What Is Unpivot (And How Does It Affect Data Analytics)?

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Unpivot is real. When working in BI or with data analytics, many have heard of the concept of unpivoting data. But what exactly does unpivoting mean, and why is it useful for data analytics? In this guide, we’ll take a look at what unpivoting does, some examples and use cases, and why unpivoting as a concept is so valuable for data analytics development.

What is Pivot?

A pivot table is a data processing tool that appears as a statistical table that presents information about another table in a way that clearly identifies important and valuable statistics. The core premise is that information is presented in a relatively straightforward manner in a standard spreadsheet. Although simplicity improves clarity, it also makes it harder to understand the spreadsheet’s contents on a larger scale. The capacity of pivot tables to provide you with information about your data fills this need.

What is Unpivot and Why is It Useful for Data Analytics?

Most developers are familiar with pivot tables. With the use of sums or averages, for instance, a pivot table may rapidly simplify fundamental statistical data and present it in a more comprehensible way. Before you can begin pivoting your data, though, you might need to reorder it, or in other words, “unpivot” it.

The relational operations Pivot and Unpivot in SQL or Excel are used to change one table into another in order to create a table with a more straightforward perspective. Traditionally, we may say that the pivot operator transforms the table’s row data into its column data. The Unpivot operator performs the reverse operation, turning column-based data into rows.

Outside of specific SQL or Excel use cases, there are some pretty important reasons to unpivot your data when developing data analytics.

You might be thinking: Unpivoting is simply the process of converting data in columns into rows. Why is this concept so valuable for data analytics?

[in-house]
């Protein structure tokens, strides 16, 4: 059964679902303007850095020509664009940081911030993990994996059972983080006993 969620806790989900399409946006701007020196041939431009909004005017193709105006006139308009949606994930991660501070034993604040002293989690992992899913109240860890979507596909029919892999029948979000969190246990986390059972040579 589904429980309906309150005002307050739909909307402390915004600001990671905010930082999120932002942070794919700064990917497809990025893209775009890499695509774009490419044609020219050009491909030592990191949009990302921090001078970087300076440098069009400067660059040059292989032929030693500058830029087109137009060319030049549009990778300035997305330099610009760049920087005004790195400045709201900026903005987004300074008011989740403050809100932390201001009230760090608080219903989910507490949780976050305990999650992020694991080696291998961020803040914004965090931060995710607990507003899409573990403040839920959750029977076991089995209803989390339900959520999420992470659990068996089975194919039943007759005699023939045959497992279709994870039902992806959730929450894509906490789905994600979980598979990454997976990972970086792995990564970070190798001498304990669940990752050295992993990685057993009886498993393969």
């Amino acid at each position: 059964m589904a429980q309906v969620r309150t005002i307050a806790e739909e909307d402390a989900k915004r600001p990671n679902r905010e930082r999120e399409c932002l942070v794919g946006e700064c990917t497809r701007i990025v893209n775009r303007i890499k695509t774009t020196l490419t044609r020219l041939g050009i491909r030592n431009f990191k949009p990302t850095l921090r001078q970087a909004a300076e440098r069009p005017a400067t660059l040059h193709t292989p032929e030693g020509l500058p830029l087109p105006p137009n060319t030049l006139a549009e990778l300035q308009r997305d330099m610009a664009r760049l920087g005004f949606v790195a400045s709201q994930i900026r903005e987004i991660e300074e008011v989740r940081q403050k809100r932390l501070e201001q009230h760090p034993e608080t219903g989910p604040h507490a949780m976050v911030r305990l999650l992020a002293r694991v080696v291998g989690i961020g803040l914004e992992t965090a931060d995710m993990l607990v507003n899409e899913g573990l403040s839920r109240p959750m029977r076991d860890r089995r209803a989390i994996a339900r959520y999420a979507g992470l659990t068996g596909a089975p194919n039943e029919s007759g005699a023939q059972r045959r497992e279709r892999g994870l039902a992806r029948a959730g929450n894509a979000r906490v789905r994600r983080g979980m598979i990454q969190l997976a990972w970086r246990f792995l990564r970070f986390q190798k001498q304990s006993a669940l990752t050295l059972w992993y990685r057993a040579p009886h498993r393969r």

Simply said, when data has a tabular structure like a database, pivot tables or formulae make it easier to evaluate the data. Each row represents a transaction, and each object has its own column (i.e. a sale, a task, etc.). We are all aware that data is messy and occasionally needs some treatment to be used effectively when it comes to data analytics. One of these obstacles is the representation of categories or dates as columns rather than rows. This eliminates the need for many computed columns for filtering choices and other problems. Unpivoting data is one technique to deal with this issue.

If you keep the data in its current state, you frequently have few options for visual display and even fewer options for filtering. Unpivoting data gives you more options for data structure and makes your report more interactive without requiring the use of additional calculated columns. Essentially, unpivoting frees your data up and makes it easier to use and manage.

Examples of When to Use Unpivot

Let’s consider an example of when unpivot can be helpful. Think of a financial spreadsheet that any typical business would have, either exported from a financial tool or built manually.

Each month in this spreadsheet is represented by a column, such as January, February, March, April, etc. While it’s pretty simple to drag a range of fields and generate a chart, pulling something like this into a database for dynamic report building is a lot more difficult. That’s because each month is in a separate field or column in the database.